Background and aims: We have recently reported that monocytes can undergo functional and transcriptional reprogramming towards a long-term pro-inflammatory phenotype after brief in vitro exposure to atherogenic stimuli such as oxidized LDL. This process is termed 'trained immunity', and is mediated by epigenetic remodeling and a metabolic switch towards increased aerobic glycolysis. We hypothesize that trained immunity contributes to atherogenesis. Therefore, we investigated the inflammatory phenotype and epigenetic remodeling of monocytes from patients with and without established atherosclerosis.
Methods: Monocytes were isolated from 20 patients with severe symptomatic coronary atherosclerosis (total plaque score >4 on coronary computed tomography angiography) and 17 patients with asymptomatic carotid atherosclerosis and matched controls for both groups. Ex vivo stimulation, RNA analysis and chromatin immunoprecipitation were performed.
Results: Monocytes from patients with symptomatic atherosclerosis have a higher production of pro-inflammatory cytokines upon LPS stimulation than healthy controls (TNFα 499 ± 102 vs. 267 ± 45 pg/ml, p = 0.01). This was associated with lower histone 3 lysine 4 trimethylation (H3K4me3) (19% vs. 33%, p = 0.002), and lower H3K27me3 (0.005% vs. 0.8%, p < 0.0001) on the TNFα promoter. Furthermore, relative mRNA expression of the glycolytic rate limiting enzymes hexokinase 2 and 6-phosphofructo-2-kinase/fructose-2,6-biphosphatase 3 was higher in patients (0.7 ± 0.2 vs. 0.3 ± 0.1 resp. 1.7 ± 0.2 vs. 1.0 ± 0.1, p = 0.007 resp. 0.003) compared to control individuals. Interestingly, this pro-inflammatory phenotype was only present in patients with symptomatic atherosclerosis, and not in patients with asymptomatic carotid atherosclerosis.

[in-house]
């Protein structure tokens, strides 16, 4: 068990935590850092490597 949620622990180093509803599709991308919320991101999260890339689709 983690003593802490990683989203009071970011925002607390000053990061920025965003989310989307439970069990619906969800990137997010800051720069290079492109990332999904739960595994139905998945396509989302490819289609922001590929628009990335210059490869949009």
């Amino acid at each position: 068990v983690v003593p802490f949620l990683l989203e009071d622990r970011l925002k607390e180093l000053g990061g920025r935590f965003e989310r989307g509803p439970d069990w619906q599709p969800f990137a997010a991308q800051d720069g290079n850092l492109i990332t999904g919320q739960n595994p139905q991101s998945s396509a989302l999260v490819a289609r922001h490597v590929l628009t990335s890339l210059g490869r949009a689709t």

Conclusions: Circulating monocytes of patients with symptomatic, but not asymptomatic, atherosclerosis have a pro-inflammatory phenotype and increased expression of glycolytic enzymes, associated with epigenetic remodeling at the level of histone methylation.
Keywords: Atherosclerosis; Epigenetics; Inflammation; Metabolism; Monocytes.
Copyright © 2016 The Authors. Published by Elsevier Ireland Ltd.. All rights reserved.